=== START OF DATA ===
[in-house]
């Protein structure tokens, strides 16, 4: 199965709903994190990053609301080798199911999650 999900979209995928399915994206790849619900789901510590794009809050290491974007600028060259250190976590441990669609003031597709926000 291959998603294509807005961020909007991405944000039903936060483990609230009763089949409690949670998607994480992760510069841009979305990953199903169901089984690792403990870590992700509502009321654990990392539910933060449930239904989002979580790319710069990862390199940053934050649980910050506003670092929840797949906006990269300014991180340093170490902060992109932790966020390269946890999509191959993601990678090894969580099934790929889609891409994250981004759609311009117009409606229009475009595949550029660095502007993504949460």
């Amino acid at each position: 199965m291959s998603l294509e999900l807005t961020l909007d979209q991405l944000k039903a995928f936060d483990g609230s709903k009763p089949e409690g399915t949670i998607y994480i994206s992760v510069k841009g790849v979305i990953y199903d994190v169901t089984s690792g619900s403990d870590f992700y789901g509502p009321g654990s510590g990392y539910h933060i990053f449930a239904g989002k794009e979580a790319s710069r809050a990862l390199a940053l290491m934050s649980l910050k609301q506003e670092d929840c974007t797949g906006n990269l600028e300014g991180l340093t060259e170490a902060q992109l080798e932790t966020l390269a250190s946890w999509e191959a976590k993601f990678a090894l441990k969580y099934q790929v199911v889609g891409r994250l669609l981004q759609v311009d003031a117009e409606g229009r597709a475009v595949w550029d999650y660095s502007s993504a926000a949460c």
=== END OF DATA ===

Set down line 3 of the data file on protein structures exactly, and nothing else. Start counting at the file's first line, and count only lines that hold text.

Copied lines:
């Amino acid at each position: 199965m291959s998603l294509e999900l807005t961020l909007d979209q991405l944000k039903a995928f936060d483990g609230s709903k009763p089949e409690g399915t949670i998607y994480i994206s992760v510069k841009g790849v979305i990953y199903d994190v169901t089984s690792g619900s403990d870590f992700y789901g509502p009321g654990s510590g990392y539910h933060i990053f449930a239904g989002k794009e979580a790319s710069r809050a990862l390199a940053l290491m934050s649980l910050k609301q506003e670092d929840c974007t797949g906006n990269l600028e300014g991180l340093t060259e170490a902060q992109l080798e932790t966020l390269a250190s946890w999509e191959a976590k993601f990678a090894l441990k969580y099934q790929v199911v889609g891409r994250l669609l981004q759609v311009d003031a117009e409606g229009r597709a475009v595949w550029d999650y660095s502007s993504a926000a949460c």